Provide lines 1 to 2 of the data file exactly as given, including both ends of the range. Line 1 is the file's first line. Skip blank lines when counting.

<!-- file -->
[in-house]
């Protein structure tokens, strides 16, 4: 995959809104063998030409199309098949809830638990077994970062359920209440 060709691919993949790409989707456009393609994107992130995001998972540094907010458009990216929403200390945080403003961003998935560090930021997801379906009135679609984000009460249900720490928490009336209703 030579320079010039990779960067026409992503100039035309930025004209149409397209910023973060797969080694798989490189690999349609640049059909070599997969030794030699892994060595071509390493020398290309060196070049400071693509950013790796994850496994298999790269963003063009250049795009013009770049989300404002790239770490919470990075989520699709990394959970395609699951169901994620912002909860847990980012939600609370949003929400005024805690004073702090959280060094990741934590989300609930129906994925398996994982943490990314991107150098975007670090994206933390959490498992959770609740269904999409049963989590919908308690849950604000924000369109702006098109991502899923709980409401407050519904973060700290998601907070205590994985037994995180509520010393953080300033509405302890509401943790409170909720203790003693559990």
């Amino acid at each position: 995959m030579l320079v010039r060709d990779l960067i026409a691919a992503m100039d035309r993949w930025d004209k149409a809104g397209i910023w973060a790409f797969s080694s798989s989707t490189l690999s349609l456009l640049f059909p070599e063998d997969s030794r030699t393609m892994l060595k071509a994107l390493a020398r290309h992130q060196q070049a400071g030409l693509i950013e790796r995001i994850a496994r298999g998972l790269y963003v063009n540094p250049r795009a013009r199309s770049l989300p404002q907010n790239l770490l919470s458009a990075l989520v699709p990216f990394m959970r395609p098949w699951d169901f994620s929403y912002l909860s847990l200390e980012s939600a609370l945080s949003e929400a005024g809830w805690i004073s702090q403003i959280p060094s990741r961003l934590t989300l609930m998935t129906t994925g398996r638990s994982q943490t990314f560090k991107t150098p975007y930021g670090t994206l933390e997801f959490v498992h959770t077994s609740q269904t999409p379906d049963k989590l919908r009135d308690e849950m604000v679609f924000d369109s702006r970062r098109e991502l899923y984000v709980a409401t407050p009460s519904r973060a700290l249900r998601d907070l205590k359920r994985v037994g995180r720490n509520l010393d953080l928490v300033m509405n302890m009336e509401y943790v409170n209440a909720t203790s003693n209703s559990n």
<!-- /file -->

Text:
[in-house]
């Protein structure tokens, strides 16, 4: 995959809104063998030409199309098949809830638990077994970062359920209440 060709691919993949790409989707456009393609994107992130995001998972540094907010458009990216929403200390945080403003961003998935560090930021997801379906009135679609984000009460249900720490928490009336209703 030579320079010039990779960067026409992503100039035309930025004209149409397209910023973060797969080694798989490189690999349609640049059909070599997969030794030699892994060595071509390493020398290309060196070049400071693509950013790796994850496994298999790269963003063009250049795009013009770049989300404002790239770490919470990075989520699709990394959970395609699951169901994620912002909860847990980012939600609370949003929400005024805690004073702090959280060094990741934590989300609930129906994925398996994982943490990314991107150098975007670090994206933390959490498992959770609740269904999409049963989590919908308690849950604000924000369109702006098109991502899923709980409401407050519904973060700290998601907070205590994985037994995180509520010393953080300033509405302890509401943790409170909720203790003693559990």